nep-res New Economics Papers
on Resource Economics
Issue of 2021‒06‒21
three papers chosen by
Maximo Rossi
Universidad de la República

  1. Charity, Status, and Optimal Taxation: Welfarist and Non-Welfarist Approaches By Aronsson, Thomas; Johansson-Stenman, Olof; Wendner, Ronald
  2. The Incidence of CO2 Emissions Pricing Under Alternative International Market Responses A Computable General Equilibrium Analysis for Germany By Christoph Boehringer; Thomas Rutherford; Jan Schneider
  3. The Norwegian CO2-differentiated motor vehicle registration tax: An extended Cost-Benefit Analysis By Gunnar S. Eskeland; Shiyu Yan

  1. By: Aronsson, Thomas (Dept of Economics, Umeå School of Business, Umeå University, Sweden); Johansson-Stenman, Olof (Department of Economics, School of Business, Economics and Law, Göteborg University); Wendner, Ronald (Dept of Economics, University of Graz, Austria)
    Abstract: This paper analyzes optimal taxation of charitable giving to a public good in a Mirrleesian framework with social comparisons. Leisure separability together with zero transaction costs of giving imply that charitable giving should be subsidized to such an extent that governmental contributions are completely crowded out, regardless of whether the government acknowledges warm glows of giving. Stronger concerns for relative charitable giving and larger transaction costs support lower marginal subsidies, whereas relative consumption concerns work in the other direction. A dual screening approach, where charitable giving constitutes an indicator of wealth, is also presents. Numerical simulations supplement the theoretical results.
    Keywords: Conspicuous consumption; conspicuous charitable giving; optimal taxation; public good provision; warm glow; multiple screening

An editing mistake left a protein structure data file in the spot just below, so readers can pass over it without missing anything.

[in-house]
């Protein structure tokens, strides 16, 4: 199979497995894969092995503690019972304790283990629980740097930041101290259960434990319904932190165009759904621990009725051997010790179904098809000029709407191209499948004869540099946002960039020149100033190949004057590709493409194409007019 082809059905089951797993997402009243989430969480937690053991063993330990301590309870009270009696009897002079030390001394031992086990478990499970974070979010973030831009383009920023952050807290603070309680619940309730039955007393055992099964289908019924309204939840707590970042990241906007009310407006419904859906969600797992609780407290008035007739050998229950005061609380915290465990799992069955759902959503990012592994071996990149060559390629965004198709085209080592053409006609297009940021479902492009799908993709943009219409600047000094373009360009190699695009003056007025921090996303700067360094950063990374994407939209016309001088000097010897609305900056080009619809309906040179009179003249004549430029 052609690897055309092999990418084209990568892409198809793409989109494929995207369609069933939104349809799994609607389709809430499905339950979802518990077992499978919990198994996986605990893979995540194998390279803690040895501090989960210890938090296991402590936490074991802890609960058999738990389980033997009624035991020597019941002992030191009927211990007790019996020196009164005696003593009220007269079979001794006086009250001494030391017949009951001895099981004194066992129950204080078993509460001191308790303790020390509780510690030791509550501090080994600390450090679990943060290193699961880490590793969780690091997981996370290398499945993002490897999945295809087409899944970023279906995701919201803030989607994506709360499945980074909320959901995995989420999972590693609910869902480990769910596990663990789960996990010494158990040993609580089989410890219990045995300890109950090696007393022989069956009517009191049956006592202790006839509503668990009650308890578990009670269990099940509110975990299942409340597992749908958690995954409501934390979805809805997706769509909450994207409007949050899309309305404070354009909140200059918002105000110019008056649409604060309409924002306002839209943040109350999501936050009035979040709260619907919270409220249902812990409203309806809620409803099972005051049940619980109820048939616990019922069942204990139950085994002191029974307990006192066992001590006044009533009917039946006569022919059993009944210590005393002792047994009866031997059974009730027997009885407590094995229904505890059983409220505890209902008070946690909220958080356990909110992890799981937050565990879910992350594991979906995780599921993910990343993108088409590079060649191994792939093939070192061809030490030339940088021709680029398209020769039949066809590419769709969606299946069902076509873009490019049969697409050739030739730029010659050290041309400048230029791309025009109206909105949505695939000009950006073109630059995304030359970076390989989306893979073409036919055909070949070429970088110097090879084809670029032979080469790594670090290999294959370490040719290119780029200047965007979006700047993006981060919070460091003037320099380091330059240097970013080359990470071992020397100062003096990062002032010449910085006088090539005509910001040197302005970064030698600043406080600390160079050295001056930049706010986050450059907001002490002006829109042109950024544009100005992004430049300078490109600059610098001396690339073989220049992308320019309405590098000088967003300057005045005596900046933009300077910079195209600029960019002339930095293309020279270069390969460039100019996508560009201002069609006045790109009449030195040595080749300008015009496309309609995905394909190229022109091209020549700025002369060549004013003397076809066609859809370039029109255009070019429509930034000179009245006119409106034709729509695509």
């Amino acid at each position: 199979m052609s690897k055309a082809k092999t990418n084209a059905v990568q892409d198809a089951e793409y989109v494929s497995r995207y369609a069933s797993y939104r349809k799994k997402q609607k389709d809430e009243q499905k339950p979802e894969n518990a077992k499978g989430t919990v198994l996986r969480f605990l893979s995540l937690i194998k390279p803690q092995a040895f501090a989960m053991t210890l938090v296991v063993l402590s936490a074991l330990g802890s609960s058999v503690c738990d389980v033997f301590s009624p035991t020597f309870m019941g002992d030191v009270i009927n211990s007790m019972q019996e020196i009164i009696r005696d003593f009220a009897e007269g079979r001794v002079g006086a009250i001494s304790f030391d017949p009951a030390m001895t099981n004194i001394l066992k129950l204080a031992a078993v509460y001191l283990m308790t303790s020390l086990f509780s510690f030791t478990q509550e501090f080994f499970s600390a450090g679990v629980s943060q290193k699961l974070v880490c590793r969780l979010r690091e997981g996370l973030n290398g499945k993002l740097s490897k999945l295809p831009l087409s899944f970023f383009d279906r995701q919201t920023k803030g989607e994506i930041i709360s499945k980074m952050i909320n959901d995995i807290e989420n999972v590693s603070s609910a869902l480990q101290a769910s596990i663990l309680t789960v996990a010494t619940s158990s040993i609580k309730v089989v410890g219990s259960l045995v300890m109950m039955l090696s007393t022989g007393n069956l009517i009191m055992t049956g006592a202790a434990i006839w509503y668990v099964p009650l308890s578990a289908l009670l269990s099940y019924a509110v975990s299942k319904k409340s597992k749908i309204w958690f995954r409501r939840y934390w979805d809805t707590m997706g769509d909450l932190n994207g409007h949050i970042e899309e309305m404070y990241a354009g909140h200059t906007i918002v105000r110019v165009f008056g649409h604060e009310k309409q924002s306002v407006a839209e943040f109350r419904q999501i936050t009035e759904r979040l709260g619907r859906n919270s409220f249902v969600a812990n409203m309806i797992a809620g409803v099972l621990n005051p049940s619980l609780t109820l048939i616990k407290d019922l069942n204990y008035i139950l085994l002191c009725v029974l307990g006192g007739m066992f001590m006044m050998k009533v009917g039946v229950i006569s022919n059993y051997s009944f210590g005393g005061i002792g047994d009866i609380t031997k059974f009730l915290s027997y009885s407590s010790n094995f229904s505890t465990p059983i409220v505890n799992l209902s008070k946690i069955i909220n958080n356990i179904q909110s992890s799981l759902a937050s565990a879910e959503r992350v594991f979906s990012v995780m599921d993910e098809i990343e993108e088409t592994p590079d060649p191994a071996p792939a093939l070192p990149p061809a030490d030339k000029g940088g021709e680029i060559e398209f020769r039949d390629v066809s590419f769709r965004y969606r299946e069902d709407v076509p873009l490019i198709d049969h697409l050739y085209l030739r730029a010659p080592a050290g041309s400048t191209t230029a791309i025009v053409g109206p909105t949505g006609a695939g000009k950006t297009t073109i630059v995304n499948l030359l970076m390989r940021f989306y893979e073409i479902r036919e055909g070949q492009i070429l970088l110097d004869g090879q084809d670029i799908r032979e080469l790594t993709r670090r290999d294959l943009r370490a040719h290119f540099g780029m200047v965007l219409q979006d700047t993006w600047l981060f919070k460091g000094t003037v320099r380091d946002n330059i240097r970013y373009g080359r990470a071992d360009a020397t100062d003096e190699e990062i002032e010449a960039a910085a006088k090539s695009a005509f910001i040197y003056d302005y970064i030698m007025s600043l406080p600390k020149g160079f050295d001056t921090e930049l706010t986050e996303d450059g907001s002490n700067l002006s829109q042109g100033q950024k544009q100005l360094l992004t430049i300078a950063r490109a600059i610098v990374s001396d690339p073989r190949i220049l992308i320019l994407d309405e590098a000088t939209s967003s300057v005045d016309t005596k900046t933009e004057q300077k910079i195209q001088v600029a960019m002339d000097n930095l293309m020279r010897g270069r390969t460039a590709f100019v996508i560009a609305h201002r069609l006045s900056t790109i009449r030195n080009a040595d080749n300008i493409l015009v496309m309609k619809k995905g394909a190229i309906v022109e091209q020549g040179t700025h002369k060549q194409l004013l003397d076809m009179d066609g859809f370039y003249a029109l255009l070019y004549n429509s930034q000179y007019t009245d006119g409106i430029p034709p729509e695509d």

JEL: D03 D62 H21 H23
    Date: 2021–06
  2. By: Christoph Boehringer (University of Oldenburg, Department of Economics); Thomas Rutherford (University of Wisconsin); Jan Schneider (University of Oldenburg, Department of Economics)
    Abstract: We investigate the economic impacts of CO2 emissions pricing for Germany in the context of the Paris Agreement where we highlight the role of international market responses for the incidence across heterogeneous households. We consider three settings for international spillover eects: (i) a small-open-economy framework where international commodity prices remain constant, (ii) a multi-region-trade framework with endogenous terms of trade where only Germany undertakes emission pricing, and (iii) a multi-region-trade framework where all other regions also price CO2 emissions. In all three settings Germany complies to a given domestic CO2 emissions reduction target through economy-wide uniform CO2 emissions pricing. CO2 revenues are recycled lump-sum to households on an equal-per-household basis. We nd that the small-openeconomy setting in the case of Germany not only overstates overall economic adjustment costs to CO2 emissions pricing, but also understates the degree of progressiveness of CO2 revenue recycling. The reason is that in the multi-region-trade frameworks Germany is able to pass through part of its economic adjustment costs to trading partners via higher export prices. As a consequence, the CO2 prices required to achieve the domestic emissions reduction target are higher, yielding more CO2 revenues that are recycled to households.
    Keywords: computable general equilibrium; incidence; environmental taxes
    Date: 2021–05
  3. By: Gunnar S. Eskeland (Norwegian School of Economics); Shiyu Yan (Aarhus University)
    Abstract: In addition to a longstanding CO2 component in fuel taxes, Norway has used two main policy instruments to decarbonise its car fleet. A CO2-differentiated registration tax gives strong and continuous incentives to buy cars with lower registered CO2 intensity (or higher fuel efficiency). Moreover, generous tax incentives, including registration tax and VAT exemptions, are applied to zero-emission cars, and have given Norway the highest electric vehicle sales in the world. This paper analyses effects of the two instruments (the vehicle registration tax and tax exemption) using an excellent and detailed data set.
    Keywords: co-benefits, Cost-benefit analysis, Distributional effects, environmental externality, Greenhouse gas emission reduction, low-emission vehicles, policy instruments, vehicule registration tax
    JEL: L62 Q54 Q41 H23 Q51
    Date: 2021–06–18

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